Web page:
• n) determining a reverse normalizing factor, based on the value of βk+1(s), to reposition the values of βk(s) proximate the center of the dynamic range;
  • o) normalizing βk(s) by subtracting the reverse normalizing factor from each βk(s);
  • p) repeating steps k to o for each state of the reverse iteration through the entire trellis;
  • q) calculating soft decision values P1 and P0 for each state; and
  • r) calculating a log likelihood ratio at each state to obtain a hard decision thereof.

Another aspect of the present invention relates to a method for decoding a convolutionally encoded codeword using a turbo decoder, comprising the steps of:

  • a) defining a first trellis representation of possible states and transition branches of the convolutional codeword having a block length N, N being the number of received samples in the codeword;
  • b) initializing each starting state metric α−1(s) of the trellis for a forward iteration through the trellis;
  • c) calculating the branch metrics γk0(s0′,s) and γk1(s1′,s);
  • d) summing αk−1(s1′) with γk1(s1′,s), and αk−1(s0′) with γk0(s0′,s) to obtain a cumulated maximum likelihood metric for each branch;
  • e) selecting the cumulated maximum likelihood metric with the greater value as αk(s);
  • f) repeating steps c to e for each state of the forward iteration through the entire trellis;
  • g) defining a second trellis representation of possible states and transition branches of the convolutional codeword having the same number of states and block length as the first trellis;
  • h) initializing each starting state metric βN-1(s) of the trellis for a reverse iteration through the trellis;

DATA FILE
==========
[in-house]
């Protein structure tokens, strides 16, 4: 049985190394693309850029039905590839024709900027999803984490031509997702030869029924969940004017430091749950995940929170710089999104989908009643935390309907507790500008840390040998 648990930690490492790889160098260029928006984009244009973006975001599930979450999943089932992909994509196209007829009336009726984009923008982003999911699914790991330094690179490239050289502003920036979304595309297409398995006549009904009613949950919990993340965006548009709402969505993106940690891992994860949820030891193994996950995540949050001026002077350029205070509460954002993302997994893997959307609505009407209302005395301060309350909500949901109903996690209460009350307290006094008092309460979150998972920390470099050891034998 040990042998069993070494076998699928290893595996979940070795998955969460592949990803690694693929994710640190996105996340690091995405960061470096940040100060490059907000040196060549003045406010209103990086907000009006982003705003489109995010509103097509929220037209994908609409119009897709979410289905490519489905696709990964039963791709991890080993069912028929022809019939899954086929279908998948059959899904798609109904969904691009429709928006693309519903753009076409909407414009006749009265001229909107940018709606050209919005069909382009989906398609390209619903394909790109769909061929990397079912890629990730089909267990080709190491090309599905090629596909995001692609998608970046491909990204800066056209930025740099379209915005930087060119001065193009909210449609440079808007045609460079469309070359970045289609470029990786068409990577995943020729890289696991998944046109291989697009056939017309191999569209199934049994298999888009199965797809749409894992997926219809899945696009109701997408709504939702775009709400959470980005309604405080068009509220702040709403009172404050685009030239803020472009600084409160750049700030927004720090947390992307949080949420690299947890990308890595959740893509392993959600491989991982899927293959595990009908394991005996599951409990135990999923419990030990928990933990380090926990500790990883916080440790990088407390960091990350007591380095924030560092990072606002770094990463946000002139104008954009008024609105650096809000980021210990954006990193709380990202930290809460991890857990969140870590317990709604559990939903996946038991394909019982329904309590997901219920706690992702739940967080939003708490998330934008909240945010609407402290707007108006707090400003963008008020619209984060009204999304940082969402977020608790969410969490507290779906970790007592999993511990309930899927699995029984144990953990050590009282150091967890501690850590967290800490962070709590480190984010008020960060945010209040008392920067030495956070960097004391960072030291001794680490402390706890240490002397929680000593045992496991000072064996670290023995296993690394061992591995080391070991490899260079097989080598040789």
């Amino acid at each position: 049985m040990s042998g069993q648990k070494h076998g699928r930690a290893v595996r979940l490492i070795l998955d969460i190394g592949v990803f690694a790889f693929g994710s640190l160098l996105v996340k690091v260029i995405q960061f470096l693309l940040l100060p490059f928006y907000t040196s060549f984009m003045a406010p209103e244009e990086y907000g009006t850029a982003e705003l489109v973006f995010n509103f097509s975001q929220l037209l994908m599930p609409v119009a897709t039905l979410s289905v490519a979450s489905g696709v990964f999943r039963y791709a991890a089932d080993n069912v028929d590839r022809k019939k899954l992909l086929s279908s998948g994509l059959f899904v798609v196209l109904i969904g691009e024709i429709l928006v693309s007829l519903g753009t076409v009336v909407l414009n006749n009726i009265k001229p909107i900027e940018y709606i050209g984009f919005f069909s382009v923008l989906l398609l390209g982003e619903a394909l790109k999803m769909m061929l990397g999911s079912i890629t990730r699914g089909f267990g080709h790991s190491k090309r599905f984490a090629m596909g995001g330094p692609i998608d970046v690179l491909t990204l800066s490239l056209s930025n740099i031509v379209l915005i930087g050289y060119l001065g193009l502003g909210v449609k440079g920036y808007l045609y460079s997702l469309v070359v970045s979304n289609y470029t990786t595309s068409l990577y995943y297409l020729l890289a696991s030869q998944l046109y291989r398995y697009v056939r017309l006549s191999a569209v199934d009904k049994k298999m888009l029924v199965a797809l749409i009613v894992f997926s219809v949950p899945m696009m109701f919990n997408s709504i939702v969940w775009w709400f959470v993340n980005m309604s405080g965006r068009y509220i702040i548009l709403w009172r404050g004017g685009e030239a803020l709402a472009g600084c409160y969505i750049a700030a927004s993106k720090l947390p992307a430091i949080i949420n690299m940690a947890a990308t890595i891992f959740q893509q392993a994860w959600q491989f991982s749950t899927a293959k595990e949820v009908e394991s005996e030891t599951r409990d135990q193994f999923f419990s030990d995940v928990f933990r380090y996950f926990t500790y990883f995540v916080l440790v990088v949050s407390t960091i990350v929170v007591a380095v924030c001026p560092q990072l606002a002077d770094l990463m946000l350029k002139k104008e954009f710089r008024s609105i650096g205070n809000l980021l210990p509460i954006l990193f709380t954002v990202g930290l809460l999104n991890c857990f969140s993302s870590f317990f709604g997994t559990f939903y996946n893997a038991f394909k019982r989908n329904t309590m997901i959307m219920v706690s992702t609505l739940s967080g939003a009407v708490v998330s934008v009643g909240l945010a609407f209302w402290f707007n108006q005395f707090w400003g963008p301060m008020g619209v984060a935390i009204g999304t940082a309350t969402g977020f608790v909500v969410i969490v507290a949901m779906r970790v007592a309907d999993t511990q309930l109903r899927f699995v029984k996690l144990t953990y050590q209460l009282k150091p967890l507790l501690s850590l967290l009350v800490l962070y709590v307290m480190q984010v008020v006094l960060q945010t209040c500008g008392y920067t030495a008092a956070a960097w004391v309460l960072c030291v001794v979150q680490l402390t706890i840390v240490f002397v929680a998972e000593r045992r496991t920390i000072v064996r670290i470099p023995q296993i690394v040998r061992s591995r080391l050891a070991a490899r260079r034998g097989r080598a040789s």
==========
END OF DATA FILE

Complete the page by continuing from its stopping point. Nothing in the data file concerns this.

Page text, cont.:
• i) calculating the branch metrics γk0(s0′,s) and γk1(s1′,s);
  • i) summing βk+1(s1′) with βk1(s1′,s), and βk+1(so′) with βk0(s0′,s) to obtain a cumulated maximum likelihood metric for each branch;
  • j) selecting the cumulated maximum likelihood metric with the greater value as βk(s);
  • k) repeating steps i to k for each state of the reverse iteration through the entire trellis;
  • m) calculating soft decision values P0 and P1 for each state; and
  • n) calculating a log likelihood ratio at each state to obtain a hard decision thereof;
    • wherein steps a to f are executed simultaneously with steps g to l; and
    • wherein step m includes:
      • storing values of α−1(s) to at least αN/2-2(s), and βN-1(s) to at least βN/2(s) in memory; and
      • sending values of at least αN/2-1(s) to αN-2(s), and at least βN/2-1(s) to β0(s) to probability calculator means as soon as the values are available, along with required values from memory to calculate the soft decision values Pk0 and Pk1;
    • whereby all of the values for α(s) and β(s) need not be stored in memory before some of the soft decision values are calculated.

The apparatus according to the present invention is defined by a turbo decoder system with x bit representation for decoding a convolutionally encoded codeword comprising:

receiving means for receiving a sequence of transmitted signals;

first trellis means with block length N defining possible states and transition branches of the convolutionally encoded codeword;

first decoding means for decoding said sequence of signals during a forward iteration through said first trellis, said first decoding means including:

    • branch metric calculating means for calculating branch metrics γk0(s0′,s) and γk1(s1′,s);
    • branch metric normalizing means for normalizing the branch metrics to obtain γk1′(s1′,s) and γk0′(s0′,s);
    • summing means for adding state metrics αk−1(s1′) with γk1′(s1′,s), and state metrics αk−1(s0′) with γk0′(s0′,s) to obtain cumulated metrics for each branch; and
    • selecting means for choosing the cumulated metric with the greater value to obtain αk(s);